Chile, Peru, and the ICJ Boundary Settlement

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On January 27, the International Court of Justice (ICJ) handed down its ruling in a border dispute between Chile and Peru.[1] The decision is an affirmation of the capacity of the ICJ to find equitable solutions to discrete international conflicts.[2] The fact that both Chile and Peru are able to claim the decision as both a compromise and a victory shows that the ICJ can be a powerful tool for improving international relations.[3]

The border dispute between Chile and Peru was a relic of the War of the Pacific, which ended with a Chilean victory over Peru, as well as Bolivia, in 1893.[4] The land boundary between Peru and Chile was later determined in the Treaty for the Settlement of the Dispute regarding Tacna and Arica, in 1929.[5] Both countries later declared overlapping maritime boundaries in a series of unilateral pronouncements, and were never able to agree on a maritime boundary.[6]

Peru brought the dispute before the ICJ in 2008, and the general populations of both countries were keenly interested in the verdict.[7] At stake were 38,000 square kilometers of sea, including significant mackerel and pilchard fisheries.[8] Both countries also saw the dispute as a matter of national pride, as relations between the two countries have been strained at times.[9]

The ICJ’s decision is largely a compromise between Chilean and Peruvian arguments.[10] While Chile claimed the maritime territory south of a line extending due west from the agreed coastal boundary, Peru claimed the territory to the north of a line extending west-south-west from the same point.[11] Peru claimed that the boundary should be determined using a method of triangulation that would fix the boundary at points based on equidistant coastal points in each country, with these markers being equidistant from the agreed land boundary.[12] This left a roughly triangular portion of disputed territory, shown in Diagram 1.[13]

Rather than award all of the disputed maritime boundary to one country, the ICJ formulated a compromise between the two positions by which the boundary extends due west for 80 nautical miles, then turns southwest along a line determined by the equidistant method advocated by Peru.[14] This essentially means that the court adopted Chile’s claimed boundary for the first 80 nautical miles extending from the coastline, and Peru’s claim for the remaining portion of disputed territory extending from 80 to 200 nautical miles out to sea, as shown in Diagram 2.[15]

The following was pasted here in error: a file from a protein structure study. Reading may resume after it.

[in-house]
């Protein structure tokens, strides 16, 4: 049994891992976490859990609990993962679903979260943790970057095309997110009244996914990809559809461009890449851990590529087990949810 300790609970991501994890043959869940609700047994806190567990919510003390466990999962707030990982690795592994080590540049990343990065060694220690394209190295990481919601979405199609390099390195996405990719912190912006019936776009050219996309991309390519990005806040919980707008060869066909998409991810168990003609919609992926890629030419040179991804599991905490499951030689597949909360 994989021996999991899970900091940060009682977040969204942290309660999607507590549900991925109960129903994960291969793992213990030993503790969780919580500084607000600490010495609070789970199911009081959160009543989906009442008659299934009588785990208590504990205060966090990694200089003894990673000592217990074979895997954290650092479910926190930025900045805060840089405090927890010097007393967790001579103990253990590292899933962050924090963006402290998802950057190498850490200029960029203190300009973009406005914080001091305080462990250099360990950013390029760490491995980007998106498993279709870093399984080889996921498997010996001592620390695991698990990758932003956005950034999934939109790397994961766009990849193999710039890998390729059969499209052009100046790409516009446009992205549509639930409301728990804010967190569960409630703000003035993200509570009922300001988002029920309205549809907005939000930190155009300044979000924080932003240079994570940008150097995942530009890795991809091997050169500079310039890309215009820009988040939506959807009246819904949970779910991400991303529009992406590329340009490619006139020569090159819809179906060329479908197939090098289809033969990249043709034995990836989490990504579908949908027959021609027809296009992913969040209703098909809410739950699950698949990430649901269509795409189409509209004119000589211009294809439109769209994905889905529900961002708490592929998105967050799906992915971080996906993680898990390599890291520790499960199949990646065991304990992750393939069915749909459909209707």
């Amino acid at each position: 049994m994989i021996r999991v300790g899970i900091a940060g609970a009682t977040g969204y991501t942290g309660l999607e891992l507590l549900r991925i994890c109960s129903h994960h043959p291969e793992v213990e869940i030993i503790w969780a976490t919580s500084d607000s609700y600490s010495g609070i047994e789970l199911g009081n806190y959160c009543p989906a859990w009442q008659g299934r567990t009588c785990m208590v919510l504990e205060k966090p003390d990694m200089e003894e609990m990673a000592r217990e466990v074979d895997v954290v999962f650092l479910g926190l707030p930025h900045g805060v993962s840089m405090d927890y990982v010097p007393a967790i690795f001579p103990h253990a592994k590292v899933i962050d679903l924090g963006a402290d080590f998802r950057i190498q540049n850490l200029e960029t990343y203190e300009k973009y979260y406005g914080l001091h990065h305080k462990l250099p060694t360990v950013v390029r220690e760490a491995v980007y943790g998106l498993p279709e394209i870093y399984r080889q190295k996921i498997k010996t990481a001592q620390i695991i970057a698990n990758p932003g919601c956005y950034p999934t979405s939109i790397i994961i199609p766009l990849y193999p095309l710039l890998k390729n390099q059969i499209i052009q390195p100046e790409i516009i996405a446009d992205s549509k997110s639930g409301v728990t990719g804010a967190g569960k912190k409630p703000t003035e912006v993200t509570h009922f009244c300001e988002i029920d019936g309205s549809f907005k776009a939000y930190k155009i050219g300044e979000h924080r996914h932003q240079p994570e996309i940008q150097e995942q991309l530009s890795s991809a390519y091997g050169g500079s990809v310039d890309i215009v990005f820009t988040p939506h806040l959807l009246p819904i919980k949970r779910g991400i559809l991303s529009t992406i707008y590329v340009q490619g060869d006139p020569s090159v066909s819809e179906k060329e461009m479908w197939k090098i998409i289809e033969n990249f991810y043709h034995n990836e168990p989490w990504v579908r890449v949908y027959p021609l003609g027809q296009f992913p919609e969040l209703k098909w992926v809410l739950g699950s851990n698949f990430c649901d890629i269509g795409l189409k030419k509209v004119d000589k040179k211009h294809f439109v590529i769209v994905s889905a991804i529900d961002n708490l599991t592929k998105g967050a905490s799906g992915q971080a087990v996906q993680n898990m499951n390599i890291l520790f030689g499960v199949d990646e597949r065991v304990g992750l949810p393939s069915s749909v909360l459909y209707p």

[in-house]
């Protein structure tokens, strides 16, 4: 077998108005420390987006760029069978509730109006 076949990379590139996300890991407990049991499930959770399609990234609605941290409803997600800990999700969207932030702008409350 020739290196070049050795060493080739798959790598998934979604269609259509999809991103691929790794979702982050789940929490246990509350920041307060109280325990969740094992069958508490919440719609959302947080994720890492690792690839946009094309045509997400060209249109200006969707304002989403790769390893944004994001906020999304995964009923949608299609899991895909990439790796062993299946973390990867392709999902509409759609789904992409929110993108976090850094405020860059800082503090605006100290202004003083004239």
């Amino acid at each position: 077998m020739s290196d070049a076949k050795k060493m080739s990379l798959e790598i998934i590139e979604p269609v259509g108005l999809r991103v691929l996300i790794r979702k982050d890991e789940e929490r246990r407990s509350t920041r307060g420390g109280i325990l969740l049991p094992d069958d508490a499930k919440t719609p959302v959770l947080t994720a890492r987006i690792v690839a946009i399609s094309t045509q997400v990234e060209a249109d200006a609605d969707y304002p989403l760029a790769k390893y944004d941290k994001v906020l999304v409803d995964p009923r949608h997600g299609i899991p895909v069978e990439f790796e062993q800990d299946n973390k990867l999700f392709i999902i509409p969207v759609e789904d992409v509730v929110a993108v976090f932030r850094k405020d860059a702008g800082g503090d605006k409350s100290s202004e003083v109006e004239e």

As the ICJ’s Jurisdiction is entirely predicated on the parties’ consent, the court’s ability to settle contentious international disputes is somewhat limited.[16] Still, the court’s capacity to equitably settle border disputes prevents such disputes from further compromising international relations.[17] As The Economist noted, “[m]any political and business leaders on both sides see the ruling as a chance to set aside the past and intensify rapidly growing ties.”[18] Furthermore, compliance with such judgments will further encourage other countries to seek redress before the ICJ and possibly create more stability and cooperation within the region.[19]

[1] Chile, Peru and the ICJ: A Line in the Sea, The Economist (Feb. 1, 2014) available at

[2] Id.

[3] Id.

[4] Rory Carroll & Andres Schipani, Bolivia’s Landlocked Sailors Pine for the High Seas, The Guardian (Aug. 27, 2008) available at Interestingly, Bolivia still maintains a naval force of over 5000, which patrols Lake Titicaca. Id.

[5] Maritime Dispute (Peru v. Chile), Judgment, ¶ 17 (Jan. 27, 2014), available at

[6] Id. ¶¶ 18-21.

[7] The Economist Explains Chile and Peru’s Pacific Dispute, The Economist blog (Jan. 28, 2014)

[8] Chile, Peru and the ICJ: A Line in the Sea, The Economist (Feb. 1, 2014) available at

[9] The Economist Explains Chile and Peru’s Pacific Dispute, The Economist blog (Jan. 28, 2014) (“Peruvians have long considered Chileans to be abusive and arrogant, while Chileans have seen Peruvians as perpetual whiners.”).

[10] John Quigley, International Court Splits Disputed Waters in Chile-Peru Dispute, Bloomberg (Jan. 27, 2014)

[11] Maritime Dispute (Peru v. Chile), Judgment, ¶¶ 22-24 (Jan. 27, 2014), available at

[12] Id. ¶¶ 184-187

[13] See id. ¶¶ 22-24 & 184-187.

[14] Id. ¶¶ 194-197.

[15] Id.

[16] Maura A Bleichert, Comment: The Effectiveness of Voluntary Jurisdiction in the ICJ: El Salvador v. Honduras, A Case in Point 16 Fordham Int’l L.J. 799, 803-807 (1993).

[17] Chile, Peru and the ICJ: A Line in the Sea, The Economist (Feb. 1, 2014) available at

[18] Id.

[19] Id.

Posted by Peter H. Webb (Pete) on Mon. February 24, 2014 8:00 AM
Categories: Chile, International Court of Justice, Peru

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